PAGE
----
Reasons for digitising VHS tapes
Short for Video Home System, VHS tapes were an ideal way to capture home videos in the 1970s to the late 1990s and elevated the television and movie businesses. Nowadays, it seems like the only purpose they serve is as items of nostalgia to many collectors around the world. VHS tapes have a life expectancy of 20-30 years, and as we have just entered the year 2020, many experts have expressed the need to convert to digital to preserve memories from the past. Digitising video tapes will ensure that your stored footage will not deteriorate and save you from the stress of recovering it all before it’s too late.
Why do VHS tapes degrade?
You might be wondering how why do VHS tapes degrade? This is because of the loss of the magnetic properties of the magnetic layer of the tape that records and stores sound and images. For example, if you live in a tropical or rainy climate, humidity in the environment can turn into moisture and absorb into the binding and delaminate the tape. Humid storage conditions can even result in mould, a chemical reaction that would slowly break down the VHS tape past the point of repair. Think of the special events like weddings, baby tapes, family gatherings during Christmas and birthdays that were carefully documented and are absolutely irreplaceable. By converting footage into a digital format, you can seamlessly and quickly store your memories in a safe and accessible place.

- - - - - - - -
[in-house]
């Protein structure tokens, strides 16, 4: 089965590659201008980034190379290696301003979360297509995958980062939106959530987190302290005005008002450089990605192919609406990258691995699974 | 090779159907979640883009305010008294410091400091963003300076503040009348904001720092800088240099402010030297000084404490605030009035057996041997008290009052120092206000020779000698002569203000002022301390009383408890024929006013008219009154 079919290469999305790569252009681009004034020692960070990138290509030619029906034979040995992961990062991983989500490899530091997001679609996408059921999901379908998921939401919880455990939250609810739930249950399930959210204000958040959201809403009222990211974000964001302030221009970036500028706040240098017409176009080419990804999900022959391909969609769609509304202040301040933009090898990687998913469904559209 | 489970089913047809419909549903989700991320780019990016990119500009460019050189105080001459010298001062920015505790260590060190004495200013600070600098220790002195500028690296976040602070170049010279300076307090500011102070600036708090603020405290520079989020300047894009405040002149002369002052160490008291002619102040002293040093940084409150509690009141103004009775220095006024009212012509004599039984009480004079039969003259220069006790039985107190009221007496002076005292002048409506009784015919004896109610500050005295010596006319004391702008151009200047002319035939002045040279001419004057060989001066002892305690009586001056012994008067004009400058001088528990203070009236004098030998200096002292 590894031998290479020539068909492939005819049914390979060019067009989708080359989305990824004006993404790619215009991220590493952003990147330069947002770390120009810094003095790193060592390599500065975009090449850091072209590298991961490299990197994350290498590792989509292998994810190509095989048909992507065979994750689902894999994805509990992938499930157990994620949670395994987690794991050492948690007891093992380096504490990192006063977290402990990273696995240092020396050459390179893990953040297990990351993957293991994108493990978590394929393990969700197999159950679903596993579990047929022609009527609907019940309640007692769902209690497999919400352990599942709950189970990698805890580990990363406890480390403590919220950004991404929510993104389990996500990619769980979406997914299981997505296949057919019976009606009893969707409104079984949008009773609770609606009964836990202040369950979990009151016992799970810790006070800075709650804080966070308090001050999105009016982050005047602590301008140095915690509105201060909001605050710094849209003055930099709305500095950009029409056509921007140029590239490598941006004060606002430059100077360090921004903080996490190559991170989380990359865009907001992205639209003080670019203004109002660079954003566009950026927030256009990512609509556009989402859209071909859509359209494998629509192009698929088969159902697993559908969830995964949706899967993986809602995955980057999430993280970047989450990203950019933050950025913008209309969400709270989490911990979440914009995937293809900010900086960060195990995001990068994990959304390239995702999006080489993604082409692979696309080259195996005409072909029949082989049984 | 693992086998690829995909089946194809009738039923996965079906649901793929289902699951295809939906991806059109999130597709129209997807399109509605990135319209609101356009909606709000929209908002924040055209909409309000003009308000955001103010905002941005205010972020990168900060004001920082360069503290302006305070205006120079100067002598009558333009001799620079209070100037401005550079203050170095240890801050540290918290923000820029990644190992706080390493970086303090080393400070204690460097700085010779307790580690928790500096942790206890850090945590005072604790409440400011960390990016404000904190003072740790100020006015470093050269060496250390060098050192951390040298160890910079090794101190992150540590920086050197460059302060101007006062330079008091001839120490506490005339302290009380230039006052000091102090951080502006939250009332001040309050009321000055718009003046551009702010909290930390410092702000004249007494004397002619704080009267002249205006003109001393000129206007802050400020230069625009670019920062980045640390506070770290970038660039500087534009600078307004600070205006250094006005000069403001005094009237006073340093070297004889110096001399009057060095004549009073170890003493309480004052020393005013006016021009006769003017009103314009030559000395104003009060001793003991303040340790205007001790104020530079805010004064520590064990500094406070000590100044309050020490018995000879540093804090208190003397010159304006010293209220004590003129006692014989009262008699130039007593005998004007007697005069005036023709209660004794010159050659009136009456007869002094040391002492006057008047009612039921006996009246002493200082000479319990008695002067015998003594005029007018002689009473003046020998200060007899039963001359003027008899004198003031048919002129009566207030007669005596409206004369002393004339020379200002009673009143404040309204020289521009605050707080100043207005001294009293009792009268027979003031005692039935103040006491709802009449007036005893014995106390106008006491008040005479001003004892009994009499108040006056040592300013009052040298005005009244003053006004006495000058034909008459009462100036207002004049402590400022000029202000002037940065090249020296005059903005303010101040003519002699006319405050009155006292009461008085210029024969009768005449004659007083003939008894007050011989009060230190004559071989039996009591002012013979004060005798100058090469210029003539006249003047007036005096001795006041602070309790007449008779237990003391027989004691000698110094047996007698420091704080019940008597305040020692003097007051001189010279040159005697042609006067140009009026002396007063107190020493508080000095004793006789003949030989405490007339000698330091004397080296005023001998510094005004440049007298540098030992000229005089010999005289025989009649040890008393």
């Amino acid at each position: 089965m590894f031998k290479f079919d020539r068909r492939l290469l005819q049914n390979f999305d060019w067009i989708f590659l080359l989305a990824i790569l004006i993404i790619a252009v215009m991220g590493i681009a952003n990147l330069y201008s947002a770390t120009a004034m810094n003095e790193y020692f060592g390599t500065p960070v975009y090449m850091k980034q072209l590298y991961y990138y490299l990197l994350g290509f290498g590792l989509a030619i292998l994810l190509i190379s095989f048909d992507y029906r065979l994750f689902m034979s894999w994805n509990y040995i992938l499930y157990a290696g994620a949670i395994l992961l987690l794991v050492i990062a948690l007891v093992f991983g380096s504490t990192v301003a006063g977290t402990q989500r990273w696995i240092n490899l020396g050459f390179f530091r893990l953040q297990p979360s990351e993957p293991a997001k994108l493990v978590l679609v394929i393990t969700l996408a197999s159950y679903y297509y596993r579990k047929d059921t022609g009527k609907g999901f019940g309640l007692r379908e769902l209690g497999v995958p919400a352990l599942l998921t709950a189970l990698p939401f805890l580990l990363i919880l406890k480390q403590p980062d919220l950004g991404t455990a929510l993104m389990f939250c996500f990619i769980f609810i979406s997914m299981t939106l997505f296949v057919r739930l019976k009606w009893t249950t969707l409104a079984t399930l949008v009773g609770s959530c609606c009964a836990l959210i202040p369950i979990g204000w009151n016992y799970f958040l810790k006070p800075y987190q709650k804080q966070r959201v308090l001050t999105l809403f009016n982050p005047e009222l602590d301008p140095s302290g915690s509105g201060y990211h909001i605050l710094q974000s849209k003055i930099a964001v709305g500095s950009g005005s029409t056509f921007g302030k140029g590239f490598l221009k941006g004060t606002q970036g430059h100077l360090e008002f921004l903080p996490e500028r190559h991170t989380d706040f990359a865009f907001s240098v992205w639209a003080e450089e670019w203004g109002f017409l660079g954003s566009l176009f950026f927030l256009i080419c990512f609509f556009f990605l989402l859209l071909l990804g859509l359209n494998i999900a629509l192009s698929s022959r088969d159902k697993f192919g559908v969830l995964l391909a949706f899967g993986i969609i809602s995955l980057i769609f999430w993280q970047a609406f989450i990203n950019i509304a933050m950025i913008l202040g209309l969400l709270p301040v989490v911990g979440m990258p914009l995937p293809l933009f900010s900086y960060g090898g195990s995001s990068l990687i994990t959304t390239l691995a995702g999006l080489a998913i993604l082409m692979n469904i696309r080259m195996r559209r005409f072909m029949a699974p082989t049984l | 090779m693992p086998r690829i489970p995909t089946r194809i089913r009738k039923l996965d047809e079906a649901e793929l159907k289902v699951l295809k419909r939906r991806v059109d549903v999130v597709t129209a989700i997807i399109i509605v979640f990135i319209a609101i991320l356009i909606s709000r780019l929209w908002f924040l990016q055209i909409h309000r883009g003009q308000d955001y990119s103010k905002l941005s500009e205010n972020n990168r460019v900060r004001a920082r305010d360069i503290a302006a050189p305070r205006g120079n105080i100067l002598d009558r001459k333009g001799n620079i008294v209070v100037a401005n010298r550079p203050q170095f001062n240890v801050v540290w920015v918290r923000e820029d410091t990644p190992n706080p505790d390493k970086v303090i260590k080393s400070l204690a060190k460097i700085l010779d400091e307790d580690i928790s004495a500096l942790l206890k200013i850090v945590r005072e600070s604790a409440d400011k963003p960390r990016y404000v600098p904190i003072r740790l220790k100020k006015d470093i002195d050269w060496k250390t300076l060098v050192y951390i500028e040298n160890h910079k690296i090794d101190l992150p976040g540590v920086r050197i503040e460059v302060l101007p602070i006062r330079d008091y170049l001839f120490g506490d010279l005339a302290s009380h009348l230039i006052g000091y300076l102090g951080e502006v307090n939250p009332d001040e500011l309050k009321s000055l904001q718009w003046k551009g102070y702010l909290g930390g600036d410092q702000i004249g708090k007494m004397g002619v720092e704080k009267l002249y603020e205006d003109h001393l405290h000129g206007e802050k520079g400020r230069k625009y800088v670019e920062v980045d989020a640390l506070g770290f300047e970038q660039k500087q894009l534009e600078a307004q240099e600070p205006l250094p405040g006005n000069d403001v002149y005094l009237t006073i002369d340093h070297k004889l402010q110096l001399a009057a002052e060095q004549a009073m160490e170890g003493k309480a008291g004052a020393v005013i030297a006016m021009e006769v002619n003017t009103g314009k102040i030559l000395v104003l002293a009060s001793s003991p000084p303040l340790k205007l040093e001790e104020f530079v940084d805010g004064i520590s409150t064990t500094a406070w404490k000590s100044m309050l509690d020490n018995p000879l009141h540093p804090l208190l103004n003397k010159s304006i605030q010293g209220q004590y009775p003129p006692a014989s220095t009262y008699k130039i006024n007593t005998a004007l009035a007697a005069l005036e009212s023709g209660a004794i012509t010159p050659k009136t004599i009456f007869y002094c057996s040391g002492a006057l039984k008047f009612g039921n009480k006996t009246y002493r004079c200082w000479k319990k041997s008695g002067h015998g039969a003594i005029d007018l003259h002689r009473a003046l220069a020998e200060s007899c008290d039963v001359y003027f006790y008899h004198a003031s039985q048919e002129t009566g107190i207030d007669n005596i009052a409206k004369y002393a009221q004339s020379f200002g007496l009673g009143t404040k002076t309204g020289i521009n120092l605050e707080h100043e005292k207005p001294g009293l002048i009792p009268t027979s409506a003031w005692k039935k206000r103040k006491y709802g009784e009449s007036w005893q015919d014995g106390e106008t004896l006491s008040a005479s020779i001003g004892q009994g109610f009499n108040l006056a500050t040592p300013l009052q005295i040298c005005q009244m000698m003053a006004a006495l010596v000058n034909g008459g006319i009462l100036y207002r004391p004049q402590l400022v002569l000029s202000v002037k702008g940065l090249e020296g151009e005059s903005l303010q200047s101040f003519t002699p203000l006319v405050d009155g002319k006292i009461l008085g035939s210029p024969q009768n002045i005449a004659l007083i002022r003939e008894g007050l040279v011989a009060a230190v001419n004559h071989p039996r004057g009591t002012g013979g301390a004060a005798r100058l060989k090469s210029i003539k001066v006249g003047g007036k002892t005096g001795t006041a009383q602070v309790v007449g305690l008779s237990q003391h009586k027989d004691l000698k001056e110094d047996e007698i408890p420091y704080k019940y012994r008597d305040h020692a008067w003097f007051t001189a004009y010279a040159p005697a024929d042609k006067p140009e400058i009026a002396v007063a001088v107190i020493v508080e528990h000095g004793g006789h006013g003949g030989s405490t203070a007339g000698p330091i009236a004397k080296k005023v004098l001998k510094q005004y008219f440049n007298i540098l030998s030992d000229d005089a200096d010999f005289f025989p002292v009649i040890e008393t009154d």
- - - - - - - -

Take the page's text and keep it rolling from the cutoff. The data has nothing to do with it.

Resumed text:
To secure your VHS tape memories, you can purchase a VHS-DVD combo player, or an analogue-to-digital video adapter and download software on your computer. In essence, you’ll need a VHS player, the analogue converter for your computer, and a DVD drive. This will make digitising video tapes easy. You can even store tapes from each event on separate USBs or external hard drives to make your newly converted digital collection more organised. If you have other analogue tapes like 8mm, MiniDV, or audio cassette tapes, you can follow the same conversion procedure with players specifically for those tapes. While the DIY option is possible, taking your tapes to a professional can provide many benefits and potentially be a lot less stressful.
If you prefer a more comprehensive approach to convert your VHS, 8mm, MiniDV or audio cassette tapes, you can bring them to a professional. Although a DIY approach can be more cost-effective, you are at risk of damaging your tape even further without the right equipment and expertise. The Digital Service can repair and restore damaged or mouldy tapes, and convert them into the highest quality digital file. Best of all, it is 100% risk-free.